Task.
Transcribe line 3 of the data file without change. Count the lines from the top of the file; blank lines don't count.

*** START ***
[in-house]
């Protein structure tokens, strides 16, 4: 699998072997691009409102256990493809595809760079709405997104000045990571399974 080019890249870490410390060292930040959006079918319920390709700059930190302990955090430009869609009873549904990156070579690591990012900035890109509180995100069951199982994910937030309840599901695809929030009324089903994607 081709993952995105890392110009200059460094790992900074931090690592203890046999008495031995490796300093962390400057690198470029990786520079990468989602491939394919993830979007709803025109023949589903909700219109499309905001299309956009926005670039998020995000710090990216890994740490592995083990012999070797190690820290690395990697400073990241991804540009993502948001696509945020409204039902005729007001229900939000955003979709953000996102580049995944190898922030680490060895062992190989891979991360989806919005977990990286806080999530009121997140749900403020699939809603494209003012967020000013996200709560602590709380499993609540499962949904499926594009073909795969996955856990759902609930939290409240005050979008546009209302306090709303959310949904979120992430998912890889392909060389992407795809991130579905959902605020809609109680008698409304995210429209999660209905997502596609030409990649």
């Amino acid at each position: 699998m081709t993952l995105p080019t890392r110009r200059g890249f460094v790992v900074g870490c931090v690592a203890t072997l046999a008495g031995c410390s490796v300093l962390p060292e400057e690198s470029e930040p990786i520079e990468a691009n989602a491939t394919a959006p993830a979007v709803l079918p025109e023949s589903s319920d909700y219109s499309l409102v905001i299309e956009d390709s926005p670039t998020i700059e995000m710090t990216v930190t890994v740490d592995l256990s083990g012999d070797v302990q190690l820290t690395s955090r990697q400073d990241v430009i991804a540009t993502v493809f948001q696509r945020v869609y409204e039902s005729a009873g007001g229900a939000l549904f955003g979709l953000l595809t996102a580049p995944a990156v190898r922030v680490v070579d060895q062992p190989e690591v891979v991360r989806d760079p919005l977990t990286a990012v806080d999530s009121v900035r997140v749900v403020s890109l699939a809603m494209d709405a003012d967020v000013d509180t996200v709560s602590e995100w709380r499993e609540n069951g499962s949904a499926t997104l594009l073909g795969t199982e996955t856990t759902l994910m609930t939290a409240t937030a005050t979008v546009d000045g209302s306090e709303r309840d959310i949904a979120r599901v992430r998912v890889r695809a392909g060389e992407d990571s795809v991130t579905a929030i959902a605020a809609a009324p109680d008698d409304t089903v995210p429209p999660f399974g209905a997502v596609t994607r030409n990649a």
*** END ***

């Amino acid at each position: 699998m081709t993952l995105p080019t890392r110009r200059g890249f460094v790992v900074g870490c931090v690592a203890t072997l046999a008495g031995c410390s490796v300093l962390p060292e400057e690198s470029e930040p990786i520079e990468a691009n989602a491939t394919a959006p993830a979007v709803l079918p025109e023949s589903s319920d909700y219109s499309l409102v905001i299309e956009d390709s926005p670039t998020i700059e995000m710090t990216v930190t890994v740490d592995l256990s083990g012999d070797v302990q190690l820290t690395s955090r990697q400073d990241v430009i991804a540009t993502v493809f948001q696509r945020v869609y409204e039902s005729a009873g007001g229900a939000l549904f955003g979709l953000l595809t996102a580049p995944a990156v190898r922030v680490v070579d060895q062992p190989e690591v891979v991360r989806d760079p919005l977990t990286a990012v806080d999530s009121v900035r997140v749900v403020s890109l699939a809603m494209d709405a003012d967020v000013d509180t996200v709560s602590e995100w709380r499993e609540n069951g499962s949904a499926t997104l594009l073909g795969t199982e996955t856990t759902l994910m609930t939290a409240t937030a005050t979008v546009d000045g209302s306090e709303r309840d959310i949904a979120r599901v992430r998912v890889r695809a392909g060389e992407d990571s795809v991130t579905a929030i959902a605020a809609a009324p109680d008698d409304t089903v995210p429209p999660f399974g209905a997502v596609t994607r030409n990649a």